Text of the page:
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Saturday, July 19, 2003

Court halts 'aggressive social workers'
Child services tried to enter home after toddler seen naked outside

Posted: July 19, 2003
1:00 a.m. Eastern


A homeschooling couple won a state Supreme Court appeal against child protective service investigators who tried to launch a probe after their 2-year-old daughter slipped outside the house for a few minutes without her clothes on.

The North Carolina Supreme Court ruled 7-0 against the state's Department of Child Protective Services, declaring there was no legitimate basis even to begin an investigation of Jim and Mary Ann Stumbo of Kings Mountain, N.C.

"The decision means that families will be protected from aggressive social workers who are acting solely on the basis of anonymous tips," said Jim Mason, litigation attorney for the Virginia-based Home School Legal Defense Association, or HSLDA, which represented the family.

The Stumbos' legal troubles began in September 1999 when their toddler in the middle of having her clothes changed chased a kitten out the door. An older sibling brought the naked 2-year-old inside three minutes later, but a passerby reported the family to social services.

Just two hours later, a social worker came to the Stumbos' house, demanding to enter and privately interview each child.

The Stumbos contacted HSLDA, which advised them to not let the worker come in.

Later, the CPS won a court order forcing the family to comply. HSLDA challenged the decision, but it was upheld by the North Carolina Court of Appeals, which ruled the order did not constitute a "search" under the Fourth Amendment.

The Stumbos appealed to the state high court, which heard the case in February 2002.

In his majority opinion, Justice Robert Orr called the Stumbo case "a circumstance that probably happens repeatedly across our state, where a toddler slips out of a house without the awareness of the parent or caregiver no matter how conscientious or diligent the parent or caregiver might be.

"While no one wants that to happen," Orr said, "such a lapse does not in and of itself constitute 'neglect.' "

Mary Ann Stumbo said the motivation for pressing the case went beyond her family.

"We're just glad this ordeal is over and hopefully this decision will help other families across the country," she said, according to an HSLDA statement.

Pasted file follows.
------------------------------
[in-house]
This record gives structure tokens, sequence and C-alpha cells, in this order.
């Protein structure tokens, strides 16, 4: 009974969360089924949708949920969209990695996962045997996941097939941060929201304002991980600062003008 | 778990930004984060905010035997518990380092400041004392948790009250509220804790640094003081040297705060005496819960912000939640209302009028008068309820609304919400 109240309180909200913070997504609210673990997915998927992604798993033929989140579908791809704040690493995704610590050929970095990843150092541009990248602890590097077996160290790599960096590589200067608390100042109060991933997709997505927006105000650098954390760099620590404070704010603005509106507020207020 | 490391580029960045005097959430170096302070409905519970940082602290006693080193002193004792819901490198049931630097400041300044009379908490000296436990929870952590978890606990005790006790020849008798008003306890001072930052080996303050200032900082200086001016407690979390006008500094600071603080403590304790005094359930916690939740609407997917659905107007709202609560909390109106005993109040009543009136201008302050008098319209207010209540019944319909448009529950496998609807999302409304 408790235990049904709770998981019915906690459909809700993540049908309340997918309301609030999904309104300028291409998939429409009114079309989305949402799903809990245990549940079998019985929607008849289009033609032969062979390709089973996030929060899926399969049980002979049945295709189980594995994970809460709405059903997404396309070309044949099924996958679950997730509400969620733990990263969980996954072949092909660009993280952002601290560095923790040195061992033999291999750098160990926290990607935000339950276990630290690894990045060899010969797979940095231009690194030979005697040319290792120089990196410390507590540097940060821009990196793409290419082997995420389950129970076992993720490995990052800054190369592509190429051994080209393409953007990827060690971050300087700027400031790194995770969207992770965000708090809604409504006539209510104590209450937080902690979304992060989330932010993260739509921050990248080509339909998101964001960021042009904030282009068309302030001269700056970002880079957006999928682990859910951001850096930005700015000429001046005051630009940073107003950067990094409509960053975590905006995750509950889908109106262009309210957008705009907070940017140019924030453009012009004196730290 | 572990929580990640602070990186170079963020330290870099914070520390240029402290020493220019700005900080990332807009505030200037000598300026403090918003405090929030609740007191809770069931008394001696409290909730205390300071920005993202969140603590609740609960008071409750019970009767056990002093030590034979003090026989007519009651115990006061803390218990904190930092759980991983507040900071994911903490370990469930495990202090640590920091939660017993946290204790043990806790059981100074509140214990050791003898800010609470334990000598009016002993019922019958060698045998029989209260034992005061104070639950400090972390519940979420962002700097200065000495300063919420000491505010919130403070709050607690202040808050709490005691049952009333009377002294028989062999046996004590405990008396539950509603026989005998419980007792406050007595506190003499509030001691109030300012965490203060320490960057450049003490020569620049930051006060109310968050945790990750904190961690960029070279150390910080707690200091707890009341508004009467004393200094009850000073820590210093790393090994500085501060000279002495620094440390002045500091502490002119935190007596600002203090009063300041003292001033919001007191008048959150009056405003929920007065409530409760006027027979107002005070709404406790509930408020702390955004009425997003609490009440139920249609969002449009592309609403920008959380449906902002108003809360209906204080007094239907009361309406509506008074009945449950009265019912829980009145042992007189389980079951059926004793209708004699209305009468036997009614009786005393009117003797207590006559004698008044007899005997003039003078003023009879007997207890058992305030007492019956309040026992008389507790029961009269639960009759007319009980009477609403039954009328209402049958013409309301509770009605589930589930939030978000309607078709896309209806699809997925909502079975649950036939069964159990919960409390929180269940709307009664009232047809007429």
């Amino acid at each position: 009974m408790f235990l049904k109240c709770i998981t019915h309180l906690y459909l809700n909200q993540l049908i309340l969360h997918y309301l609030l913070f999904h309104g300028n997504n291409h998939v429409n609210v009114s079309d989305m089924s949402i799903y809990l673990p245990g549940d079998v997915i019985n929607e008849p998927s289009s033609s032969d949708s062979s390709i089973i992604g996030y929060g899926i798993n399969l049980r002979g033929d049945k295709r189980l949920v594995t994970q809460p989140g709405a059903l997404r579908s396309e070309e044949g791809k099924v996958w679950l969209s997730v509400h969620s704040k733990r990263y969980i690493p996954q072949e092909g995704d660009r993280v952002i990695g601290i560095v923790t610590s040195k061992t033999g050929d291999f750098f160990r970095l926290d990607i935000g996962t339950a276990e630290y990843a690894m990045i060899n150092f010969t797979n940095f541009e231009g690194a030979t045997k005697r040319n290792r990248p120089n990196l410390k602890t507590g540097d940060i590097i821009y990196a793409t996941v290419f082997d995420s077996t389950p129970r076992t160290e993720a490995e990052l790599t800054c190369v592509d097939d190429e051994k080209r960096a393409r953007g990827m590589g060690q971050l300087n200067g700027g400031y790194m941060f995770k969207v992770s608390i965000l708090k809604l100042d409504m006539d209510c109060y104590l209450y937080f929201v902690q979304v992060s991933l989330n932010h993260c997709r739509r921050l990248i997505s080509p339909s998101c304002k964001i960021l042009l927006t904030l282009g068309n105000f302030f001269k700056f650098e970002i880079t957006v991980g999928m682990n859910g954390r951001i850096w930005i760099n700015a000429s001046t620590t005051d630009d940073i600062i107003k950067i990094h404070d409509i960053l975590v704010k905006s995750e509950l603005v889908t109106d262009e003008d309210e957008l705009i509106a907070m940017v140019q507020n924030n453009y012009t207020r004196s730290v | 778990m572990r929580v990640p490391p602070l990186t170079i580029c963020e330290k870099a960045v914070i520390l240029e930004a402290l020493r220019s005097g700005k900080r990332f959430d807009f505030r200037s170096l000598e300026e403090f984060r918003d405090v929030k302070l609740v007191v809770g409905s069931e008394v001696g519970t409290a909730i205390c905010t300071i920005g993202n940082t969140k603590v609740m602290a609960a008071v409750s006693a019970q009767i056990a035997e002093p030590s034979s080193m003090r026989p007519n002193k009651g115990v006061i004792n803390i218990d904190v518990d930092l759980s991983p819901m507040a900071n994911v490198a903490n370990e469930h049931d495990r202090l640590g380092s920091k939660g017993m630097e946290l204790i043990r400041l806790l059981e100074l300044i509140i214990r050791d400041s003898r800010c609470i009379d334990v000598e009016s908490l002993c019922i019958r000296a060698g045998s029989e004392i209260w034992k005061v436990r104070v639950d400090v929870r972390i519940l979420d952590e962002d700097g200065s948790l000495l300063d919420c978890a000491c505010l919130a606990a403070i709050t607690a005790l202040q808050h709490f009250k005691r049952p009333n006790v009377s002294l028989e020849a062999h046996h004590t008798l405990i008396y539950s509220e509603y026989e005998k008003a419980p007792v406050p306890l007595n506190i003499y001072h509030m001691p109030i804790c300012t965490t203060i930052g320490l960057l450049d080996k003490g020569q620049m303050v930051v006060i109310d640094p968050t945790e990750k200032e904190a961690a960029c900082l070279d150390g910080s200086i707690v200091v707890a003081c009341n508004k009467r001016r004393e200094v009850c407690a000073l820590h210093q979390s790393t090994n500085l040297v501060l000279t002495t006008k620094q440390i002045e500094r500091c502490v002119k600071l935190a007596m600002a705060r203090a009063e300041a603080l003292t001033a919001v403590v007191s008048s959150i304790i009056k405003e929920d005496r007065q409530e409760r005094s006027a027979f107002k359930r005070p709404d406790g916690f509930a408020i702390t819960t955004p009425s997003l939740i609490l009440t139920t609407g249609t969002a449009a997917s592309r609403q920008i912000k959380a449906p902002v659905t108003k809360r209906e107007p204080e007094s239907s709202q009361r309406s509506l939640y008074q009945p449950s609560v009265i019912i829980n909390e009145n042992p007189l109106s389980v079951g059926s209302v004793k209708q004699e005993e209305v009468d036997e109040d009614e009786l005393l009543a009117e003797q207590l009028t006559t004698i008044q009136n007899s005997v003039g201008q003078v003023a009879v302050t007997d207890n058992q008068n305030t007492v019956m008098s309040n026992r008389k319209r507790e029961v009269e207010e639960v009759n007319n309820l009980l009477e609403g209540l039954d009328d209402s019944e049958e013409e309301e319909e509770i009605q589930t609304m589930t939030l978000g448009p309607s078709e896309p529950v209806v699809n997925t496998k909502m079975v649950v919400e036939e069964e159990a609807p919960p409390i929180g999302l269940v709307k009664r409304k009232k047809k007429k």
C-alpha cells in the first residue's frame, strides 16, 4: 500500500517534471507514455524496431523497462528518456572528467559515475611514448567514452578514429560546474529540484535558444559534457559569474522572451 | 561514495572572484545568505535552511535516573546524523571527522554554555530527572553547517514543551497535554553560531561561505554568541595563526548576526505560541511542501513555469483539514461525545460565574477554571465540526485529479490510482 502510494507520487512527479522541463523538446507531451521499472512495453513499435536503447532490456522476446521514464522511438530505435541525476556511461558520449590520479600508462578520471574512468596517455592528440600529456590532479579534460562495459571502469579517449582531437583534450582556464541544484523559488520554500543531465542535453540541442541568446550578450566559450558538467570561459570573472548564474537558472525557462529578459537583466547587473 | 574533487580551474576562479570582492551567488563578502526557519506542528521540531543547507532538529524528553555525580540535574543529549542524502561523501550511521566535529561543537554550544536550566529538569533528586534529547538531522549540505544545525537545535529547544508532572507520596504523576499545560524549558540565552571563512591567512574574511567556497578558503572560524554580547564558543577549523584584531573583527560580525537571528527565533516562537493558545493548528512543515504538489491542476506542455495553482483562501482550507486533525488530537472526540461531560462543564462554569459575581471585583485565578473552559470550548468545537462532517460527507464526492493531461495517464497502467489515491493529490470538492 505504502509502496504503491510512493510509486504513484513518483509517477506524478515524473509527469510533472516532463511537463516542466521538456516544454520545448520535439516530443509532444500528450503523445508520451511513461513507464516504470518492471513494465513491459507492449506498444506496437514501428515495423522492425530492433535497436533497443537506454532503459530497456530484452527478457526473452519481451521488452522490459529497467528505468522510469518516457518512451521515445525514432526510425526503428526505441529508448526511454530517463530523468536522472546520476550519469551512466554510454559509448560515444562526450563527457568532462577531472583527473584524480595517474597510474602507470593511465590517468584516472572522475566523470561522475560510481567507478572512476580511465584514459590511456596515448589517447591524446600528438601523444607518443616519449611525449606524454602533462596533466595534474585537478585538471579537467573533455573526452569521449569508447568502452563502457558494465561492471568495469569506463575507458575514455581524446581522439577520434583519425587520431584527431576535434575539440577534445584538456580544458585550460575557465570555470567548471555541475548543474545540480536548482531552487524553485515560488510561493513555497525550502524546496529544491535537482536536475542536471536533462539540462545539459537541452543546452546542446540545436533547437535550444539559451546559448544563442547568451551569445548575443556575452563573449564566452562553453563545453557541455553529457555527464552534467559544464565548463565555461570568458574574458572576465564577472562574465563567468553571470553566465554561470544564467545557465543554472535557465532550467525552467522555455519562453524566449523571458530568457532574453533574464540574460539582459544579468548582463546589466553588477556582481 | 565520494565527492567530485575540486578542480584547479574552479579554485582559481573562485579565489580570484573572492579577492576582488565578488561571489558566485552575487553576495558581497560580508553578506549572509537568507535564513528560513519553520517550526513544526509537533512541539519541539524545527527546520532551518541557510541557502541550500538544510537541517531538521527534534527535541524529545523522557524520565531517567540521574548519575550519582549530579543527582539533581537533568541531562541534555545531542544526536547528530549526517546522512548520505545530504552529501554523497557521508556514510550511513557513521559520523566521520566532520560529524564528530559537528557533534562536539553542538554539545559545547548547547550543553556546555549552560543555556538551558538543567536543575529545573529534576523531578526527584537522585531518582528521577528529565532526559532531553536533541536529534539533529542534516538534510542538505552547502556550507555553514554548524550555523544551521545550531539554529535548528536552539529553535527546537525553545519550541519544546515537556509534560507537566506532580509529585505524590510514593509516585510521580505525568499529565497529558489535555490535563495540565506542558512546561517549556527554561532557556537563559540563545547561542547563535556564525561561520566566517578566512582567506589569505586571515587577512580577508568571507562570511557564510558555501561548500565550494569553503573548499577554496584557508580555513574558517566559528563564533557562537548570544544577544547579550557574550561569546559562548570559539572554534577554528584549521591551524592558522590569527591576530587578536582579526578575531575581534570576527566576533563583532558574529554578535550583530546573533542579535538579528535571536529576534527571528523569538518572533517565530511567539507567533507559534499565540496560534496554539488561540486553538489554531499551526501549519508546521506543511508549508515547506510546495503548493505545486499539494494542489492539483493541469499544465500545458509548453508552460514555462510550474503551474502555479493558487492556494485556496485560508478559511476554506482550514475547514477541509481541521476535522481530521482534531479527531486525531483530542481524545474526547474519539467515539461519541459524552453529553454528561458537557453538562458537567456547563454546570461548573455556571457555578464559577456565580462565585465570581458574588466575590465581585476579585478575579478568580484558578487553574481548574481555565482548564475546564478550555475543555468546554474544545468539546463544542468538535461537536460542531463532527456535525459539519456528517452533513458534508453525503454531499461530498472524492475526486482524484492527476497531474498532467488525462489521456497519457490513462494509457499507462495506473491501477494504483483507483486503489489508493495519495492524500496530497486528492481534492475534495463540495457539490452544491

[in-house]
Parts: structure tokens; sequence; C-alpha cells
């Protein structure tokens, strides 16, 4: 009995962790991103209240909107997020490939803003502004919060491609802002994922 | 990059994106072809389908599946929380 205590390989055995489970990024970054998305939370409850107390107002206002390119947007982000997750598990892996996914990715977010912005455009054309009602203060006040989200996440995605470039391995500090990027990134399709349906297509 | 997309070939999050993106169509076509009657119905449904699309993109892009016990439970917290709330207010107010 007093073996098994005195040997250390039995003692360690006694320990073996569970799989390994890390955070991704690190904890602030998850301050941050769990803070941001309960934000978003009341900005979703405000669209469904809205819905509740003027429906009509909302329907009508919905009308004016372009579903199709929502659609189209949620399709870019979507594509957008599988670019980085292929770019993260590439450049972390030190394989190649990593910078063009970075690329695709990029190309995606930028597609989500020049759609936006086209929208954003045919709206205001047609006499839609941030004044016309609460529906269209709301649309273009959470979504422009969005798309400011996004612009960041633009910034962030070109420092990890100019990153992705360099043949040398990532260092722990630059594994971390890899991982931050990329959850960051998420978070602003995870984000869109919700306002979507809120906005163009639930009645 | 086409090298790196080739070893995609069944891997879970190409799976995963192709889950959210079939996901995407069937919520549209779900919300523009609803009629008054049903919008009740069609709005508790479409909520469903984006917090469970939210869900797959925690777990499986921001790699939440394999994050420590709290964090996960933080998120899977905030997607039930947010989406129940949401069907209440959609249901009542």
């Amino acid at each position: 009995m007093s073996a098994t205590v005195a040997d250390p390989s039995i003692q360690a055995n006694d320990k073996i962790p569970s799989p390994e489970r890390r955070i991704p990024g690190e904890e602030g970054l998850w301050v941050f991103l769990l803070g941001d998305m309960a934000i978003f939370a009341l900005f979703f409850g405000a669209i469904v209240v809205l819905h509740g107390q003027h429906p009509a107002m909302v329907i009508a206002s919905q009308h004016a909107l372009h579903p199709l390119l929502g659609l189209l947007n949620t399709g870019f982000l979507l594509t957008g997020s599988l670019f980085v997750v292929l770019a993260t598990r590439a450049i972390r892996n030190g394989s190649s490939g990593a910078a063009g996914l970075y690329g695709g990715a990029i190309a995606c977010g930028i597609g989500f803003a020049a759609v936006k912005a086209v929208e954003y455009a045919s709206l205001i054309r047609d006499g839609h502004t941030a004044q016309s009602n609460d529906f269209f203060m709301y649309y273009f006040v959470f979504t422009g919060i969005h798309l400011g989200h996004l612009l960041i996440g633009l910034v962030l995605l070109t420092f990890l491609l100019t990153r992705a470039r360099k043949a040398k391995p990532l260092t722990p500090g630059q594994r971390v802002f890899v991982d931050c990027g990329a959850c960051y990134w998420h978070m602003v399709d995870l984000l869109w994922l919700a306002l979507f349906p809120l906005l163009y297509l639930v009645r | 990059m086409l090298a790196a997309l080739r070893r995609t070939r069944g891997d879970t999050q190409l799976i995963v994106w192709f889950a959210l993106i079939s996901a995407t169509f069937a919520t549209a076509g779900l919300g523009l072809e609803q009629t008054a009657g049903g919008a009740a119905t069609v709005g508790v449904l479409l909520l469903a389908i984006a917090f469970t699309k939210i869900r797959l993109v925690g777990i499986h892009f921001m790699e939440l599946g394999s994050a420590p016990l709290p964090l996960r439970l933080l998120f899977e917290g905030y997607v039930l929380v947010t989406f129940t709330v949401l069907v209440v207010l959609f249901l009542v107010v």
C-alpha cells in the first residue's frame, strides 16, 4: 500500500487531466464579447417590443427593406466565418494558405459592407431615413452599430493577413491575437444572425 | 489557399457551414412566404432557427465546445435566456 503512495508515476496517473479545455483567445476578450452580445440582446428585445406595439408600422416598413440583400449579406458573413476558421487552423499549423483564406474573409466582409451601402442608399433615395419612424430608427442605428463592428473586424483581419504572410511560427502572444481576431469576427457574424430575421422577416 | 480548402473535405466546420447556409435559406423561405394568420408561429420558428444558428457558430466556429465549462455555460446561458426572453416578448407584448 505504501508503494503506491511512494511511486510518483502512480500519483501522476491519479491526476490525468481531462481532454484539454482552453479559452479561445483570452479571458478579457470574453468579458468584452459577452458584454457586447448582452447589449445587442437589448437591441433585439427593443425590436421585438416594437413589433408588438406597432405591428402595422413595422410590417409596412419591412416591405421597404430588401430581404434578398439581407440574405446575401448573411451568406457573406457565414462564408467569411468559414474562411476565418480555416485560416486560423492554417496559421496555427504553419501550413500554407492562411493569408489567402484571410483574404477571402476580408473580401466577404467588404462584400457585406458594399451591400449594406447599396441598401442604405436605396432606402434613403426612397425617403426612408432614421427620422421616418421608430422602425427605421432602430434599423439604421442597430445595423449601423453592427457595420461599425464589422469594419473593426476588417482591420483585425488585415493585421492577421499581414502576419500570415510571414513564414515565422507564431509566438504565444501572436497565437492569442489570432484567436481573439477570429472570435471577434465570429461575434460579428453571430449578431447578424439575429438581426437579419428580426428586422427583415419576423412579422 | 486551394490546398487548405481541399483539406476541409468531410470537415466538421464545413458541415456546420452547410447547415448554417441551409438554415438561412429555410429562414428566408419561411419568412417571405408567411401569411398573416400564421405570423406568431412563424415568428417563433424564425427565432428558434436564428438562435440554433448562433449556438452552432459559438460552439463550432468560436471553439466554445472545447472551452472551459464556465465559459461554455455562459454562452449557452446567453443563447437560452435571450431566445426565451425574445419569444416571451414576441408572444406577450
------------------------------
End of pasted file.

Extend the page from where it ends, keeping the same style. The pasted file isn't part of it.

DSS needs 'tools'

Officials said the ruling's impact on social workers' procedures was not immediately clear.

A disappointed Jennifer Tolle Whiteside, the head of non-profit Prevent Child Abuse North Carolina, believes it will be detrimental.

"My concern is that over 107,000 children are reported abused or neglected in our state each year," she told the Associated Press. "DSS needs to have the tools to be able to investigate and assess child abuse situations in our state. We think that social workers are doing a good job in a very difficult situation."

However, a Charlotte father embroiled in a controversial child-neglect case hopes the ruling will bolster his efforts to get back his 10 children, who were placed in foster care in 2001.

Jack Stratton and his wife also resisted social workers who asked to interview their children, the Charlotte Observer reported.

"The Supreme Court decision not only exonerates the Stumbos, it exonerates the Strattons and proves that our children were wrongfully taken," he said.

John Wasson, the Department of Social Services director in Cleveland County, where the Stumbos live, said he's worried the ruling might encourage abusive parents to resist social workers' efforts to help, according to the Charlotte paper.

He emphasized the social worker did not try to enter the Stumbos' home but spoke with them in the driveway. The worker left, he said, after the family refused to allow her to interview the children.

"We did not try to force our way into the house," he told the Observer.

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